patients with diabetes. The Heart Outcomes Prevention Evaluation studied the effects of treatment with ramipril in 9297 patients at high risk for cardiovascular complications, defined as those 55 years of age or older with established vascular disease or diabetes and an additional cardiovascular risk factor. Relative to placebo-treated patients, those treated with ramipril experienced important, statistically significant reductions in death, myocardial infarction, and stroke, as well as a 23% reduction in the risk of new-onset HF; these benefits were robust in separate analyses of the subgroup of 3577 patients with diabetes [72]. Although lower-risk patients with stable coronary artery disease may derive less benefit [73], there is increasing evidence favoring the use of ACE inhibitors in both primary and secondary prevention of cardiovascular events amongst patients with diabetes. With regard to HF prevention, at least two studies support the benefit of ARBs in patients with type 2 diabetes. In the Reduction of Endpoints in NIDDM with the Angiotensin II Antagonist Losartan study, type 2 diabetic patients with nephropathy and no history of HF were assigned to receive losartan or placebo in addition to conventional antihypertensive therapy. Over 4 years of follow-up, losartan-treated patients experienced a 32% reduction in the incidence of HF (P ¼ .005) and slower progression of renal disease [74]. This result is buttressed by the outcome of the Losartan Intervention for Endpoint reductions in hypertension study, in which 1195 patients with diabetes, hypertension, and LVH were randomized to antihypertensive therapy with losartan or atenolol. In addition to a statistically significant reduction in cardiovascular death, myocardial infarction, or stroke, losartan-treated patients experienced a 41% reduction in HF hospitalizations (P ¼ .013) [75]. ARBs are therefore an alternative to ACE inhibitors for primary prevention of HF in patients with type 2 diabetes. Treatment of heart failure with preserved ejection fraction These observations in both hypertensive and diabetic cohorts have fueled the design of several large, prospective, randomized clinical trials of RAAS blockade in patients with HF-PEF, some of which are ongoing. The Perindopril for Elderly People with Heart Failure trial [76] randomized 850 patients with symptomatic HF, 70 years or older, and preserved LV function to therapy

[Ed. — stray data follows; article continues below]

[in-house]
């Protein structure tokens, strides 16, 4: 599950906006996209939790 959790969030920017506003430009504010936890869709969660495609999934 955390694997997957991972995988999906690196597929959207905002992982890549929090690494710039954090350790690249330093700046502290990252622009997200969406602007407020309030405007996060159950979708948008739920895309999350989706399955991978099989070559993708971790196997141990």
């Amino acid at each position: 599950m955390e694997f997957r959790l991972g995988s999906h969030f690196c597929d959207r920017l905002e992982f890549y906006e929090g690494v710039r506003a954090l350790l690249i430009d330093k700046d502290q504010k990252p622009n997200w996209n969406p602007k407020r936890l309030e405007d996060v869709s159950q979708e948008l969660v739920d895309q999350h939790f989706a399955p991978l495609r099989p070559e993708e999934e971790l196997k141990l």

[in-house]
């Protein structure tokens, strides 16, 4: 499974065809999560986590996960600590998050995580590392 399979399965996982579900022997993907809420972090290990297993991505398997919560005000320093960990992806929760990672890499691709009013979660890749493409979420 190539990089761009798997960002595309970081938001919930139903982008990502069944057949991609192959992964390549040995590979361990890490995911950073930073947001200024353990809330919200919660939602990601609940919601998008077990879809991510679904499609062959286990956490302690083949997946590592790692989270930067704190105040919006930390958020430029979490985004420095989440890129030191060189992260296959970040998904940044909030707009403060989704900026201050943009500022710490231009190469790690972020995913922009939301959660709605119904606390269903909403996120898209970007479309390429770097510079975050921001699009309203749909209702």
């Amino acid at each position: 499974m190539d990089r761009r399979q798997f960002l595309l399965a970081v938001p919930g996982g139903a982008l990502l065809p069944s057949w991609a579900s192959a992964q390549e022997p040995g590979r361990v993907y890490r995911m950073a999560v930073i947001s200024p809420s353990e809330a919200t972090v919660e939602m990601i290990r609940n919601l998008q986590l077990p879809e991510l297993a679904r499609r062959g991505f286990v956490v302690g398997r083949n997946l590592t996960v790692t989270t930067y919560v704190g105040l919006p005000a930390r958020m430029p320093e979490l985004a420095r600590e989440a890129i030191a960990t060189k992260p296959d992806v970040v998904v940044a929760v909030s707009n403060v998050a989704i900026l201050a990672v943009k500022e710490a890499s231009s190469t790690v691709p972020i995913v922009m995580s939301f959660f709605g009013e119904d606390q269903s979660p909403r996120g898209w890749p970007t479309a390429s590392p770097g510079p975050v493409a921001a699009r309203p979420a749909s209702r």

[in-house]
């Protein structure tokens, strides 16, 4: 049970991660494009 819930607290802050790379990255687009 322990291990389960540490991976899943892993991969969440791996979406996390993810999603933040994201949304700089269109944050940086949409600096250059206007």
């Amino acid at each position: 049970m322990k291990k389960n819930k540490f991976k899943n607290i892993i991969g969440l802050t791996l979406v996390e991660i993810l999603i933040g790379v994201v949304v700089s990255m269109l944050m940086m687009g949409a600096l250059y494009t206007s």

PATIENTS AT RISK FOR HF-PEF